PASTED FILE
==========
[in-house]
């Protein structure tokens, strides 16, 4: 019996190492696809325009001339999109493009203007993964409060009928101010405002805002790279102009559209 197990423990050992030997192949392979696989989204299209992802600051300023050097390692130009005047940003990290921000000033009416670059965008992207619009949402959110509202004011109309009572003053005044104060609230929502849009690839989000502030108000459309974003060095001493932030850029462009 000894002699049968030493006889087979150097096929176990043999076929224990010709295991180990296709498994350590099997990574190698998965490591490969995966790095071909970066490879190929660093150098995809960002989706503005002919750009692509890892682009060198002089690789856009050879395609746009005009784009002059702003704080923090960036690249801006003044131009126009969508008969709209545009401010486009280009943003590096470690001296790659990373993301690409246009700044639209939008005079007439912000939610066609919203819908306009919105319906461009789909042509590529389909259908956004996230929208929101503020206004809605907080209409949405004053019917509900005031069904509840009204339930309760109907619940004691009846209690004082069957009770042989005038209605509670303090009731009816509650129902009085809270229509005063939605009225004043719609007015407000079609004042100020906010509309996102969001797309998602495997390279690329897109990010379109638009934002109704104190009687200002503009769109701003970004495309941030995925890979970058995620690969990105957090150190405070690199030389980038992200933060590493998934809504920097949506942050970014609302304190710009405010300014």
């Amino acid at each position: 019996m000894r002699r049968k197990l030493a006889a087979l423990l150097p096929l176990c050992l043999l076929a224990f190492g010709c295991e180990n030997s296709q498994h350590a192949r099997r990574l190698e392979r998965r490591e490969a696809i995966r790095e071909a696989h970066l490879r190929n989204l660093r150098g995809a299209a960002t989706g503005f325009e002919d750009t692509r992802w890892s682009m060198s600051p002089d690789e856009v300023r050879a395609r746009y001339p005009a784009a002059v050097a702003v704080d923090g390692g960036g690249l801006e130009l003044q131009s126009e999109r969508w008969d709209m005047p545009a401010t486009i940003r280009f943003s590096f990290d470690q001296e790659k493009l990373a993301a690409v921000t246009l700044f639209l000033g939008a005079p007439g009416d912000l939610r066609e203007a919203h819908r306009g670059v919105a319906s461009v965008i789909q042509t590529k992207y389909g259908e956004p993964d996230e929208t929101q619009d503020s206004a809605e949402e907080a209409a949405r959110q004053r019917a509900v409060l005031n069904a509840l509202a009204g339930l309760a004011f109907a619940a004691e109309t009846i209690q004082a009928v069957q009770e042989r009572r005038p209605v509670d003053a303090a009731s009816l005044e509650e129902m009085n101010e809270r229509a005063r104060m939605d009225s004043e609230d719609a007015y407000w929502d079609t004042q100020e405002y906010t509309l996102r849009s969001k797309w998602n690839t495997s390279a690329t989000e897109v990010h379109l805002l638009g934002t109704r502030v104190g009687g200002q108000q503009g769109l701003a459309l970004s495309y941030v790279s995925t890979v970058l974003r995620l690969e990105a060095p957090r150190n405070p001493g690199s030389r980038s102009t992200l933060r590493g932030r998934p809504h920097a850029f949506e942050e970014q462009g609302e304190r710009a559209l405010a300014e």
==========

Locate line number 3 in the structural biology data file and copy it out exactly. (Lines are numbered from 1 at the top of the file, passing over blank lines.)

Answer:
């Amino acid at each position: 019996m000894r002699r049968k197990l030493a006889a087979l423990l150097p096929l176990c050992l043999l076929a224990f190492g010709c295991e180990n030997s296709q498994h350590a192949r099997r990574l190698e392979r998965r490591e490969a696809i995966r790095e071909a696989h970066l490879r190929n989204l660093r150098g995809a299209a960002t989706g503005f325009e002919d750009t692509r992802w890892s682009m060198s600051p002089d690789e856009v300023r050879a395609r746009y001339p005009a784009a002059v050097a702003v704080d923090g390692g960036g690249l801006e130009l003044q131009s126009e999109r969508w008969d709209m005047p545009a401010t486009i940003r280009f943003s590096f990290d470690q001296e790659k493009l990373a993301a690409v921000t246009l700044f639209l000033g939008a005079p007439g009416d912000l939610r066609e203007a919203h819908r306009g670059v919105a319906s461009v965008i789909q042509t590529k992207y389909g259908e956004p993964d996230e929208t929101q619009d503020s206004a809605e949402e907080a209409a949405r959110q004053r019917a509900v409060l005031n069904a509840l509202a009204g339930l309760a004011f109907a619940a004691e109309t009846i209690q004082a009928v069957q009770e042989r009572r005038p209605v509670d003053a303090a009731s009816l005044e509650e129902m009085n101010e809270r229509a005063r104060m939605d009225s004043e609230d719609a007015y407000w929502d079609t004042q100020e405002y906010t509309l996102r849009s969001k797309w998602n690839t495997s390279a690329t989000e897109v990010h379109l805002l638009g934002t109704r502030v104190g009687g200002q108000q503009g769109l701003a459309l970004s495309y941030v790279s995925t890979v970058l974003r995620l690969e990105a060095p957090r150190n405070p001493g690199s030389r980038s102009t992200l933060r590493g932030r998934p809504h920097a850029f949506e942050e970014q462009g609302e304190r710009a559209l405010a300014e």